Hilton: No, because those were all Warner (Records) songs. Those were going to be on the record that was supposed to come out in the spring, on Warner, called The Storms We Share. In fact, my family says that I should have a slogan that says "The Storms We Share, The songs We Don’t (laughs)." I would love to put that record out at some point though, but you know. Patty Griffin has an album like that, that never came out. I don't know why it was never released, but it’s a full record and amazing.
So you are okay with letting them go? You had some stuff on that record that you had worked on with Lady Antebellum, correct?
Hilton: Yeah, some of my favorite stuff that I have ever written in my entire life was on tat record. I was super bummed, but sometimes you just don't have a choice. You have to roll with it and make the next best thing. In some ways it has been a really great lesson early in life to have. At some point I hope that I can release it, but you never know. I guess that's what happens when you get into something that isn't steady work. The risk is that it could end up like that, but there is also something exciting about the risk. Somewhere in me is a sadist that likes pain, I guess (laughs). I think this new record is super cool and it is nice that it is not over-thought and it just happened.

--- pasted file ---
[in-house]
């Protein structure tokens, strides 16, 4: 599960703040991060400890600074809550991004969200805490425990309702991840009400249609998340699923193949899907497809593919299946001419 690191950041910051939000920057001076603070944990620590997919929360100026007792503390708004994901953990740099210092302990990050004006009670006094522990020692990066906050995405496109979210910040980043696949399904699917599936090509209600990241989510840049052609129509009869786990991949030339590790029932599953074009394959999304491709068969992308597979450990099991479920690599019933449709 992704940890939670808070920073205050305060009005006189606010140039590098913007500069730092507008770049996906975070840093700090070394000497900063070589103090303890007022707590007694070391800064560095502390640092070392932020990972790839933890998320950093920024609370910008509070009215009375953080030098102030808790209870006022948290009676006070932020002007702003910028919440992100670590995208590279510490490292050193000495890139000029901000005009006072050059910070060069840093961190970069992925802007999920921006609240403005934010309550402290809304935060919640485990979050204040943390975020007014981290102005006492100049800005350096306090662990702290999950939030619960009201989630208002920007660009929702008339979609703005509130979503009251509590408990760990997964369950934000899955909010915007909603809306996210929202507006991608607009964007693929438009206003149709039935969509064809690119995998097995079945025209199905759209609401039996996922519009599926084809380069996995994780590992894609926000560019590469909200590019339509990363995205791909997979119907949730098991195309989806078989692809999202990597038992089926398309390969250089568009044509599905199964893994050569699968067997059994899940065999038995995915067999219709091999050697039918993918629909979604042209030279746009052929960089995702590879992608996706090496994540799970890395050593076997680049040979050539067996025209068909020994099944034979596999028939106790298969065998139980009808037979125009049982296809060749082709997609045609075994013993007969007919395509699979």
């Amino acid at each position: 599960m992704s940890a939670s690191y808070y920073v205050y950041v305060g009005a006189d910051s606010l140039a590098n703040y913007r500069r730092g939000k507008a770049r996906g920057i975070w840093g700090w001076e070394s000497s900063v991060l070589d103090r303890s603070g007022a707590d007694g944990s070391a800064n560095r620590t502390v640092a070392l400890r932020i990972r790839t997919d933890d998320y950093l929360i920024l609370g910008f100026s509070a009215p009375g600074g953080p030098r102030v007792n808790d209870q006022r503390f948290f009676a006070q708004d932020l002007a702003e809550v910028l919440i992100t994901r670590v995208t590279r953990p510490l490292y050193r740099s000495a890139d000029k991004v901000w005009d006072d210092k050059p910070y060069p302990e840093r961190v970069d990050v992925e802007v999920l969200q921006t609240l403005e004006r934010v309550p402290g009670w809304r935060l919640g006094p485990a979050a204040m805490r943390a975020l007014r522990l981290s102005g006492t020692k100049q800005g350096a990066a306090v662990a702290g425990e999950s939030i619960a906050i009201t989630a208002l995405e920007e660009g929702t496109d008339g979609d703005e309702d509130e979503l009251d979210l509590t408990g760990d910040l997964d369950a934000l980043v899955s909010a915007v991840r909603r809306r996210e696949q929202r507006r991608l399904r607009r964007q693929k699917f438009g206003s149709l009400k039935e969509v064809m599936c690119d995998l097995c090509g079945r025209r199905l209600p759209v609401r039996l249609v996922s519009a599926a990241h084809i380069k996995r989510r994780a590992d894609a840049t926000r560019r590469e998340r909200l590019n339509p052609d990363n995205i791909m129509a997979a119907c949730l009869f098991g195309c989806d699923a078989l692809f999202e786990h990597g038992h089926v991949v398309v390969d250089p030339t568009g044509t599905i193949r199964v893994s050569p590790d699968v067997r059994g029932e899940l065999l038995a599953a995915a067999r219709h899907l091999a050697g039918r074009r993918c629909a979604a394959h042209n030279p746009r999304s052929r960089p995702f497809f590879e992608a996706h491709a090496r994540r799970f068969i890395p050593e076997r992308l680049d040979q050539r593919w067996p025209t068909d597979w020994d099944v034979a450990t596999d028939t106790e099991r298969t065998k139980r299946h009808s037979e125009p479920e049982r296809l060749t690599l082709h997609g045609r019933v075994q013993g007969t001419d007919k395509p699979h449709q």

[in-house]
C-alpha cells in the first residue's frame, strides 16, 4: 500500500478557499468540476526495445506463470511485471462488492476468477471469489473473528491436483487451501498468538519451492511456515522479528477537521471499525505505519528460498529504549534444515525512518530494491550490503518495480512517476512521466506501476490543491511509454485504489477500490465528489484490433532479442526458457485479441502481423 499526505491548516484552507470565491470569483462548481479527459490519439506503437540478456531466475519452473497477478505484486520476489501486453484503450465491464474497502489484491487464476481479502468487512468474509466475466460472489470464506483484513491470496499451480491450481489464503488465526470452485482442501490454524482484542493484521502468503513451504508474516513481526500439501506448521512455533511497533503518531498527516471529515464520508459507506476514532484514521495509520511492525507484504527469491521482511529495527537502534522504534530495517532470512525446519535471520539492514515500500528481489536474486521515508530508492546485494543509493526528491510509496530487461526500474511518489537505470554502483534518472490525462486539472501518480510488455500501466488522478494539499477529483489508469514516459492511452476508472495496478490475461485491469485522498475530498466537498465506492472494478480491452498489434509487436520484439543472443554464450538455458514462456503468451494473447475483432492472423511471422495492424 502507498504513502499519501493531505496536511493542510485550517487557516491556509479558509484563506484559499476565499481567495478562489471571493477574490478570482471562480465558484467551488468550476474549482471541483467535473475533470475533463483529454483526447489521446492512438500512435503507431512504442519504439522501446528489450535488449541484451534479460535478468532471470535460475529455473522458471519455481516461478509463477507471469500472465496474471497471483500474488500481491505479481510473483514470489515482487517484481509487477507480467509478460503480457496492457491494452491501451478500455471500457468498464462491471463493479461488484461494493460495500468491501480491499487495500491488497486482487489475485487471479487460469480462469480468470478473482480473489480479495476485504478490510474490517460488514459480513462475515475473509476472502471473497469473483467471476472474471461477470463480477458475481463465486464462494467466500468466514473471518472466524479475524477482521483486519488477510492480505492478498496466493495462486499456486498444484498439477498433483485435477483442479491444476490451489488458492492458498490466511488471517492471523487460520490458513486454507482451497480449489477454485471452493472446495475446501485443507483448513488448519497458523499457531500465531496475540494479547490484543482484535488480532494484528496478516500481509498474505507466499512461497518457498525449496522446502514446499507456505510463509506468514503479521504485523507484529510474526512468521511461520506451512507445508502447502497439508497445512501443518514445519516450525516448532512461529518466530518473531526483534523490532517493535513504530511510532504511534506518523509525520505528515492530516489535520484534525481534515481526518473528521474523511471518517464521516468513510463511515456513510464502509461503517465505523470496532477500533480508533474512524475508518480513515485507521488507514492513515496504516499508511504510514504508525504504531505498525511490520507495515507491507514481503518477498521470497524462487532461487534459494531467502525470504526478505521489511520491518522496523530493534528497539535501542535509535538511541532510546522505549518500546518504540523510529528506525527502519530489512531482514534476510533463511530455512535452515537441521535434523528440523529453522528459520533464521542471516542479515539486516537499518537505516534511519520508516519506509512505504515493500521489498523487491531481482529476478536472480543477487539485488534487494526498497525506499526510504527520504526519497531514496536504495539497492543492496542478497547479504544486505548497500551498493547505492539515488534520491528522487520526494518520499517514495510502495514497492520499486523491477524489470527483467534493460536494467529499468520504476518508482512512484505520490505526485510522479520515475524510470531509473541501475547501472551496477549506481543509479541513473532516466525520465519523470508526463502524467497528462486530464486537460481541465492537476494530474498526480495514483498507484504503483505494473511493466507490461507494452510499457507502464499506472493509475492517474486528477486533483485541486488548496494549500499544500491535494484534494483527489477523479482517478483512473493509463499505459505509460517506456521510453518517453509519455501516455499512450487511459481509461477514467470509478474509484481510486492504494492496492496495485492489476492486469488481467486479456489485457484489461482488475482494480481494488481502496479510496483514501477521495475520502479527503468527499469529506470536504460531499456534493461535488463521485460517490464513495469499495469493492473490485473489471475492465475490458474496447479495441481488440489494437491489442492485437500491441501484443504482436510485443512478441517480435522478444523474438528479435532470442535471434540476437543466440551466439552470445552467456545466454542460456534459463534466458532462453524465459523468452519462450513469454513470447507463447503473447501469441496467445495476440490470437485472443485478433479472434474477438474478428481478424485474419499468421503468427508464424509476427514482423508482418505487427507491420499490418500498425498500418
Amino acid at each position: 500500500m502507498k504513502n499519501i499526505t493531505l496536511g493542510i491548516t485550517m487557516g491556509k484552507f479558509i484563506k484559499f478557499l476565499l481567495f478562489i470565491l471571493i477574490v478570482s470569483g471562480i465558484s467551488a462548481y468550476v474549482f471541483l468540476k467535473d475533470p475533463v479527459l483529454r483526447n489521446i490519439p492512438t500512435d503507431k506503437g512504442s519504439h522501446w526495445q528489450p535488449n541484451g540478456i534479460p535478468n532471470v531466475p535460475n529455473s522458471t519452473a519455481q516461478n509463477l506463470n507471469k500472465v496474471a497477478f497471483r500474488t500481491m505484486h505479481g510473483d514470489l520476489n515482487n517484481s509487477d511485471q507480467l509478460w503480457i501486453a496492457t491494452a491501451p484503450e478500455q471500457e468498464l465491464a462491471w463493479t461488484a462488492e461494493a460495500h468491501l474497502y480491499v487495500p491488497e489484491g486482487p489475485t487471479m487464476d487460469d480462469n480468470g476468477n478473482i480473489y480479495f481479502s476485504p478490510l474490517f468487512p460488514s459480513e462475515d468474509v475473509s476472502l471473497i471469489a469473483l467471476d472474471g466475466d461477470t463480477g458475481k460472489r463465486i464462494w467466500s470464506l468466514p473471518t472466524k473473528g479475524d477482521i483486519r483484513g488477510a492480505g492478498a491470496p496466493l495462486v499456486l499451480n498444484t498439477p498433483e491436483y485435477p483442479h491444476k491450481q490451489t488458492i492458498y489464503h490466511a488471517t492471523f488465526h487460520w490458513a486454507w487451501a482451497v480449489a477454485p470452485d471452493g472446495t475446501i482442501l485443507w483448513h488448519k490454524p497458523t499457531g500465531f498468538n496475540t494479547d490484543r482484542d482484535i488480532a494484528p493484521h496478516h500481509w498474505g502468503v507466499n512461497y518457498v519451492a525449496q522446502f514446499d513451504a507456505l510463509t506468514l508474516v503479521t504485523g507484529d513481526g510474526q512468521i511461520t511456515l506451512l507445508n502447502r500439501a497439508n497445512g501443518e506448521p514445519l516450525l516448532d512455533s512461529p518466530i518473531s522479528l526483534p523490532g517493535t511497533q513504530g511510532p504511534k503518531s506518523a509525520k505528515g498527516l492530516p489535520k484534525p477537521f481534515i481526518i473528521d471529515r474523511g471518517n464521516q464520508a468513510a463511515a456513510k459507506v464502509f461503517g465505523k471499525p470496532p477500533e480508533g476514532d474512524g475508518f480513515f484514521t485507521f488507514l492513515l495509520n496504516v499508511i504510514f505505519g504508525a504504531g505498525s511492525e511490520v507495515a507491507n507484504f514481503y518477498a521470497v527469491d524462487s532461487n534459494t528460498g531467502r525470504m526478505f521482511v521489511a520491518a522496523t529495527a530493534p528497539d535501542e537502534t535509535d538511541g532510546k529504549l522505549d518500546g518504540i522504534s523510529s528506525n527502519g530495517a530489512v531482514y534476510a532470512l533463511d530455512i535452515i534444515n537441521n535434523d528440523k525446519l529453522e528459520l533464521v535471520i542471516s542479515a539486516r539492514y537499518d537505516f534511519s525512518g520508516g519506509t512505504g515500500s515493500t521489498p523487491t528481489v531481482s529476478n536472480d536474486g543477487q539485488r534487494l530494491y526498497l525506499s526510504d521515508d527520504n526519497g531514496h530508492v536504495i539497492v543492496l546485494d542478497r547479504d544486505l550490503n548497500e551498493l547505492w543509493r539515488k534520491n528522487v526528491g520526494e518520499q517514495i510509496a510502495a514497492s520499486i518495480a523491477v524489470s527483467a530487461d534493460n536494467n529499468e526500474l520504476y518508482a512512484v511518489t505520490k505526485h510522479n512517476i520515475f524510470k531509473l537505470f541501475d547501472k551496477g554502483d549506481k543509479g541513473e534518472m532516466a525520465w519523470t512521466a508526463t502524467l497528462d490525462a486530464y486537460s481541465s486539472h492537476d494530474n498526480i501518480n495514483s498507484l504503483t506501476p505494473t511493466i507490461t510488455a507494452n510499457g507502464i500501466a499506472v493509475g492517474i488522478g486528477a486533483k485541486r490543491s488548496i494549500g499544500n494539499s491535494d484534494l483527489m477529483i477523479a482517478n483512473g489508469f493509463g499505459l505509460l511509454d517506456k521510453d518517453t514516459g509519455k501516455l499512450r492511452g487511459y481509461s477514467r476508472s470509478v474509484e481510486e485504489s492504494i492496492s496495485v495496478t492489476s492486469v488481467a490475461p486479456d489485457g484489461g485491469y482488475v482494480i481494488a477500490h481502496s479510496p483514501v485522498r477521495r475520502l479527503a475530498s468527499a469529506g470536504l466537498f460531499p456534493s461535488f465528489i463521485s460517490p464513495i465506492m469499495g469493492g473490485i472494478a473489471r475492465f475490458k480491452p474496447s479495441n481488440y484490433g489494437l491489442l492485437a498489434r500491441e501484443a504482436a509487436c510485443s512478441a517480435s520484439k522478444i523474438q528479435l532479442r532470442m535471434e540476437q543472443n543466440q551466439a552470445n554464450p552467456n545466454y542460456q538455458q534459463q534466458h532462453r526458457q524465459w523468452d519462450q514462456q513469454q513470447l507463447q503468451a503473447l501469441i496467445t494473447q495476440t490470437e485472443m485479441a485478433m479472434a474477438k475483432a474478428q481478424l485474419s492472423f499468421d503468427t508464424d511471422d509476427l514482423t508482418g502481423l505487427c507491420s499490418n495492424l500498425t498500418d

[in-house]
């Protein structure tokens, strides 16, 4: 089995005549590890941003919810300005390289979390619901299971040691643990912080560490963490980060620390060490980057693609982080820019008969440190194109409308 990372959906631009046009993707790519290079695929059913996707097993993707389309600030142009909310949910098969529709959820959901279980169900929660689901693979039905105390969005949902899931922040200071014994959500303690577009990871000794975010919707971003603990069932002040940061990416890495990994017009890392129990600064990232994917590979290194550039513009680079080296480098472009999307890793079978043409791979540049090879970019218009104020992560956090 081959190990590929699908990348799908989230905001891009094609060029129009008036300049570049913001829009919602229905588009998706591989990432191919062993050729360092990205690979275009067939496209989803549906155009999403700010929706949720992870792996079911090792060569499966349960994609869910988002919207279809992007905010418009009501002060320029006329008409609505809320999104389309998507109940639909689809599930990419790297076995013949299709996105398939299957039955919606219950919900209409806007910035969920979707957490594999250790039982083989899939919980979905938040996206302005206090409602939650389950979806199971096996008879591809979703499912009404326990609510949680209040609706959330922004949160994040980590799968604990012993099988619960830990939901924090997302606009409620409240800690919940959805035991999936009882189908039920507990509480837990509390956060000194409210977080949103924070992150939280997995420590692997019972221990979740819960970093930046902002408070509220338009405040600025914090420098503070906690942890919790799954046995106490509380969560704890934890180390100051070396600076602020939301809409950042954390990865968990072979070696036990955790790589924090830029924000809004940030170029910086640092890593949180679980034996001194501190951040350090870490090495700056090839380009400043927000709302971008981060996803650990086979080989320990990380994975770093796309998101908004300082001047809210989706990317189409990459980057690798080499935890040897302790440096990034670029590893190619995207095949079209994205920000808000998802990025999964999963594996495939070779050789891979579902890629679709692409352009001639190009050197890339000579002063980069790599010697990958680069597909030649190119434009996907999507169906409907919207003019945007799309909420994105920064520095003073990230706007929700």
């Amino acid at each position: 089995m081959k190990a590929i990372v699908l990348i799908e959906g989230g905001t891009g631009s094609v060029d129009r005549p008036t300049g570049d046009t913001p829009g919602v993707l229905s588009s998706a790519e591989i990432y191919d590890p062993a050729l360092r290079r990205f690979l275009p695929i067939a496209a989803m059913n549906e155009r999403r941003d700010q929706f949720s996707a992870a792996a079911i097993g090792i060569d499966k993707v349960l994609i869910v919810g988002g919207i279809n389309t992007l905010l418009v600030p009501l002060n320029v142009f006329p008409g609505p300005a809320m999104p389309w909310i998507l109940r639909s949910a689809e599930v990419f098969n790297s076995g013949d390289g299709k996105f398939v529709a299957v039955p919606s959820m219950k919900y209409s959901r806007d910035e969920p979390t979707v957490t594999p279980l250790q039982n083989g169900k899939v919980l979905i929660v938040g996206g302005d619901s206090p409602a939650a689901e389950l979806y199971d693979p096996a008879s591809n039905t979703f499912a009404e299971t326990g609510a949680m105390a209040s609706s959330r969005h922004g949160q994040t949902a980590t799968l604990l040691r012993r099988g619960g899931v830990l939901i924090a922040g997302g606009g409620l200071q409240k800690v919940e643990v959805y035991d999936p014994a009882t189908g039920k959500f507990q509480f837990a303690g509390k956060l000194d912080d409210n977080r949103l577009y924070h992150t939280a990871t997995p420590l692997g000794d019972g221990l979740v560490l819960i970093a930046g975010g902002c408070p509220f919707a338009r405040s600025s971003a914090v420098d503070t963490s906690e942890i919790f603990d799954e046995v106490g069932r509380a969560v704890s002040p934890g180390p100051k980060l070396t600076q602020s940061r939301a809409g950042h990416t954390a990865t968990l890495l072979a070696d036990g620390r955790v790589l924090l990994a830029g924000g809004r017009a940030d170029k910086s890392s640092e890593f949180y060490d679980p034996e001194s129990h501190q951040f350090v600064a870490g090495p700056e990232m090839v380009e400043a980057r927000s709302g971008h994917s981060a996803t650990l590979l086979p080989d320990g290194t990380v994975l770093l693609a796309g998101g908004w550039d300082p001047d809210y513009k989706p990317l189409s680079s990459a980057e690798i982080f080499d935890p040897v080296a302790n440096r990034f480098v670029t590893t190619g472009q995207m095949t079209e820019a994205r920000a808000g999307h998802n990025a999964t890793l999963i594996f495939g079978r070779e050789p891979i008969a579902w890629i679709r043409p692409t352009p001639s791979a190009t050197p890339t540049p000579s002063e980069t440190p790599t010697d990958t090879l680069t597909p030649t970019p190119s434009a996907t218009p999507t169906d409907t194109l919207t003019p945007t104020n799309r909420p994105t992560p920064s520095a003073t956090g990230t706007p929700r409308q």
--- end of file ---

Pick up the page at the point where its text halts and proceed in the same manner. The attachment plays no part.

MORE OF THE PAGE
Do you feel like you are going in a new direction with the new songs?
Hilton: Yeah, it's funny because it has always been the thing that keeps me focused. I think one of the reasons that I love the fans that have stuck around, because I really enjoy writing different kinds of songs. I don't know if I write them well or not, but I can write them. They can be kind of jazzy, or country, or rock, or whatever. With this record, what kind of helped out with it was that I am only writing with my two friends. When we write together, I have a certain style that I write in and they have their specific style. It isn't specifically rock, but more Americana/folk-rock kind of stuff. Which is nice, and helps focus me. I love writing that kind of stuff and I think that I do it well. They just keep me focused which is cool.